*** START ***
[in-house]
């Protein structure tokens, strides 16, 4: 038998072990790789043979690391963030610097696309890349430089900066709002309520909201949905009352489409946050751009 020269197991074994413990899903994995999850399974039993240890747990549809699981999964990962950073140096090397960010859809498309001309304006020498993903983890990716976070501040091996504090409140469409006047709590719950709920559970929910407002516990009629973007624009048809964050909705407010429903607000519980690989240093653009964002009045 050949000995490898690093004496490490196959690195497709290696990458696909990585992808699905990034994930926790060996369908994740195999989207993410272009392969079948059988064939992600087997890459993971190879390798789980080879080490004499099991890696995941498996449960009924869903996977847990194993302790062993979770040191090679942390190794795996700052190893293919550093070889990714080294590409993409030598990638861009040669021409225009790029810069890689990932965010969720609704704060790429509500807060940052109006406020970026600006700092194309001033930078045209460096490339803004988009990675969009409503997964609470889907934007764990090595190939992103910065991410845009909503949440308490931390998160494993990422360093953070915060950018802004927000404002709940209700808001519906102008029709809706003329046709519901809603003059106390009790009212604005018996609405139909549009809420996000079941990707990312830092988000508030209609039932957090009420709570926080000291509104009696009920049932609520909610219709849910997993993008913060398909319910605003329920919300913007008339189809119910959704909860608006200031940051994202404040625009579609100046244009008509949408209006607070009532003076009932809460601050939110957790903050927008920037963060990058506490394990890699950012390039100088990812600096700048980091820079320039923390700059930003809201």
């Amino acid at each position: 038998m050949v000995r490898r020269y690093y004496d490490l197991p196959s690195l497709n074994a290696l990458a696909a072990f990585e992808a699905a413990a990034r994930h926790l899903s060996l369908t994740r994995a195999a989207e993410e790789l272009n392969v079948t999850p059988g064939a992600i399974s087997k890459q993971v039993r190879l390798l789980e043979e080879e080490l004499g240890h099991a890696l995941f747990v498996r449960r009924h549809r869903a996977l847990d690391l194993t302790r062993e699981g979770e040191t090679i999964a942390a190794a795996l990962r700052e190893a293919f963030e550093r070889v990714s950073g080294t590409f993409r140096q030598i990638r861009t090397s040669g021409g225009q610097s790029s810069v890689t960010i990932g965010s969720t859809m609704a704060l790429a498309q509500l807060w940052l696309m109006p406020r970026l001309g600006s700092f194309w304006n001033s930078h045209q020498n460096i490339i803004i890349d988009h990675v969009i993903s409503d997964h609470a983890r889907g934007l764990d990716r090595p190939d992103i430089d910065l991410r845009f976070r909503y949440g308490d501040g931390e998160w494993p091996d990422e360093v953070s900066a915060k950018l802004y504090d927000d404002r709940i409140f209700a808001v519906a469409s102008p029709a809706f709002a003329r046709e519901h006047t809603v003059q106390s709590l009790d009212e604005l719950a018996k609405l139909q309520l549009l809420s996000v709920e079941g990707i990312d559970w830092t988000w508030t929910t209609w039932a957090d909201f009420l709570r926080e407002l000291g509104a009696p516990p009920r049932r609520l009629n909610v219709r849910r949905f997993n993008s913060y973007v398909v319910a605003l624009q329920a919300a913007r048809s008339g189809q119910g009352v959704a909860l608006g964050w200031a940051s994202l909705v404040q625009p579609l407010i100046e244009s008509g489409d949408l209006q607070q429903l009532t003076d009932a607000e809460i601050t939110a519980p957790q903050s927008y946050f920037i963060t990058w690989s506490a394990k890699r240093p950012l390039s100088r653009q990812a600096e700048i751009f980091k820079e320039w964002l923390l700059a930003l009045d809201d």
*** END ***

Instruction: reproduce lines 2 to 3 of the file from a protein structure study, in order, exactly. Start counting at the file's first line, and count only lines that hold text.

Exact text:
């Protein structure tokens, strides 16, 4: 038998072990790789043979690391963030610097696309890349430089900066709002309520909201949905009352489409946050751009 020269197991074994413990899903994995999850399974039993240890747990549809699981999964990962950073140096090397960010859809498309001309304006020498993903983890990716976070501040091996504090409140469409006047709590719950709920559970929910407002516990009629973007624009048809964050909705407010429903607000519980690989240093653009964002009045 050949000995490898690093004496490490196959690195497709290696990458696909990585992808699905990034994930926790060996369908994740195999989207993410272009392969079948059988064939992600087997890459993971190879390798789980080879080490004499099991890696995941498996449960009924869903996977847990194993302790062993979770040191090679942390190794795996700052190893293919550093070889990714080294590409993409030598990638861009040669021409225009790029810069890689990932965010969720609704704060790429509500807060940052109006406020970026600006700092194309001033930078045209460096490339803004988009990675969009409503997964609470889907934007764990090595190939992103910065991410845009909503949440308490931390998160494993990422360093953070915060950018802004927000404002709940209700808001519906102008029709809706003329046709519901809603003059106390009790009212604005018996609405139909549009809420996000079941990707990312830092988000508030209609039932957090009420709570926080000291509104009696009920049932609520909610219709849910997993993008913060398909319910605003329920919300913007008339189809119910959704909860608006200031940051994202404040625009579609100046244009008509949408209006607070009532003076009932809460601050939110957790903050927008920037963060990058506490394990890699950012390039100088990812600096700048980091820079320039923390700059930003809201």
């Amino acid at each position: 038998m050949v000995r490898r020269y690093y004496d490490l197991p196959s690195l497709n074994a290696l990458a696909a072990f990585e992808a699905a413990a990034r994930h926790l899903s060996l369908t994740r994995a195999a989207e993410e790789l272009n392969v079948t999850p059988g064939a992600i399974s087997k890459q993971v039993r190879l390798l789980e043979e080879e080490l004499g240890h099991a890696l995941f747990v498996r449960r009924h549809r869903a996977l847990d690391l194993t302790r062993e699981g979770e040191t090679i999964a942390a190794a795996l990962r700052e190893a293919f963030e550093r070889v990714s950073g080294t590409f993409r140096q030598i990638r861009t090397s040669g021409g225009q610097s790029s810069v890689t960010i990932g965010s969720t859809m609704a704060l790429a498309q509500l807060w940052l696309m109006p406020r970026l001309g600006s700092f194309w304006n001033s930078h045209q020498n460096i490339i803004i890349d988009h990675v969009i993903s409503d997964h609470a983890r889907g934007l764990d990716r090595p190939d992103i430089d910065l991410r845009f976070r909503y949440g308490d501040g931390e998160w494993p091996d990422e360093v953070s900066a915060k950018l802004y504090d927000d404002r709940i409140f209700a808001v519906a469409s102008p029709a809706f709002a003329r046709e519901h006047t809603v003059q106390s709590l009790d009212e604005l719950a018996k609405l139909q309520l549009l809420s996000v709920e079941g990707i990312d559970w830092t988000w508030t929910t209609w039932a957090d909201f009420l709570r926080e407002l000291g509104a009696p516990p009920r049932r609520l009629n909610v219709r849910r949905f997993n993008s913060y973007v398909v319910a605003l624009q329920a919300a913007r048809s008339g189809q119910g009352v959704a909860l608006g964050w200031a940051s994202l909705v404040q625009p579609l407010i100046e244009s008509g489409d949408l209006q607070q429903l009532t003076d009932a607000e809460i601050t939110a519980p957790q903050s927008y946050f920037i963060t990058w690989s506490a394990k890699r240093p950012l390039s100088r653009q990812a600096e700048i751009f980091k820079e320039w964002l923390l700059a930003l009045d809201d």